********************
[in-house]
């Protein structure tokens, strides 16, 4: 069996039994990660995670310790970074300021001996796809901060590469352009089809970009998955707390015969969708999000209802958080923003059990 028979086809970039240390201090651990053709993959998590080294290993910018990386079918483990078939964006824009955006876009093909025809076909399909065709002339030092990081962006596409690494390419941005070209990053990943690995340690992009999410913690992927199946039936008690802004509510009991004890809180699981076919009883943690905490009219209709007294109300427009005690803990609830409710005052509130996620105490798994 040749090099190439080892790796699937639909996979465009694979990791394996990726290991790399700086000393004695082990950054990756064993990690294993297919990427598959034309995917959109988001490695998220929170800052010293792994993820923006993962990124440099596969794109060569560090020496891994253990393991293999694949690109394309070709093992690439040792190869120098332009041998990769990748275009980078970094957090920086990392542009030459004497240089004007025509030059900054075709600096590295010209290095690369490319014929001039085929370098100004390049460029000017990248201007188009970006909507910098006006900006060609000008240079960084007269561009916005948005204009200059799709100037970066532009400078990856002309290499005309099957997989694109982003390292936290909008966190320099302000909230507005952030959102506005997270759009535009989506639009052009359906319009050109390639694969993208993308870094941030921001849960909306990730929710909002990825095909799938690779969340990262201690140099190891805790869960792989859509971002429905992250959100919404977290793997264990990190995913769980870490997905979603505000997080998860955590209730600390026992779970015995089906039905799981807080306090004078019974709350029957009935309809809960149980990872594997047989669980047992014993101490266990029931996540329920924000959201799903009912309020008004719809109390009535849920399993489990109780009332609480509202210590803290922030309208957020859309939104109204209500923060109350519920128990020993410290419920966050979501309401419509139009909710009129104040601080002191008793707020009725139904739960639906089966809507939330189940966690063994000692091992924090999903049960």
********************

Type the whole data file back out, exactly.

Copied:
[in-house]
């Protein structure tokens, strides 16, 4: 069996039994990660995670310790970074300021001996796809901060590469352009089809970009998955707390015969969708999000209802958080923003059990 028979086809970039240390201090651990053709993959998590080294290993910018990386079918483990078939964006824009955006876009093909025809076909399909065709002339030092990081962006596409690494390419941005070209990053990943690995340690992009999410913690992927199946039936008690802004509510009991004890809180699981076919009883943690905490009219209709007294109300427009005690803990609830409710005052509130996620105490798994 040749090099190439080892790796699937639909996979465009694979990791394996990726290991790399700086000393004695082990950054990756064993990690294993297919990427598959034309995917959109988001490695998220929170800052010293792994993820923006993962990124440099596969794109060569560090020496891994253990393991293999694949690109394309070709093992690439040792190869120098332009041998990769990748275009980078970094957090920086990392542009030459004497240089004007025509030059900054075709600096590295010209290095690369490319014929001039085929370098100004390049460029000017990248201007188009970006909507910098006006900006060609000008240079960084007269561009916005948005204009200059799709100037970066532009400078990856002309290499005309099957997989694109982003390292936290909008966190320099302000909230507005952030959102506005997270759009535009989506639009052009359906319009050109390639694969993208993308870094941030921001849960909306990730929710909002990825095909799938690779969340990262201690140099190891805790869960792989859509971002429905992250959100919404977290793997264990990190995913769980870490997905979603505000997080998860955590209730600390026992779970015995089906039905799981807080306090004078019974709350029957009935309809809960149980990872594997047989669980047992014993101490266990029931996540329920924000959201799903009912309020008004719809109390009535849920399993489990109780009332609480509202210590803290922030309208957020859309939104109204209500923060109350519920128990020993410290419920966050979501309401419509139009909710009129104040601080002191008793707020009725139904739960639906089966809507939330189940966690063994000692091992924090999903049960």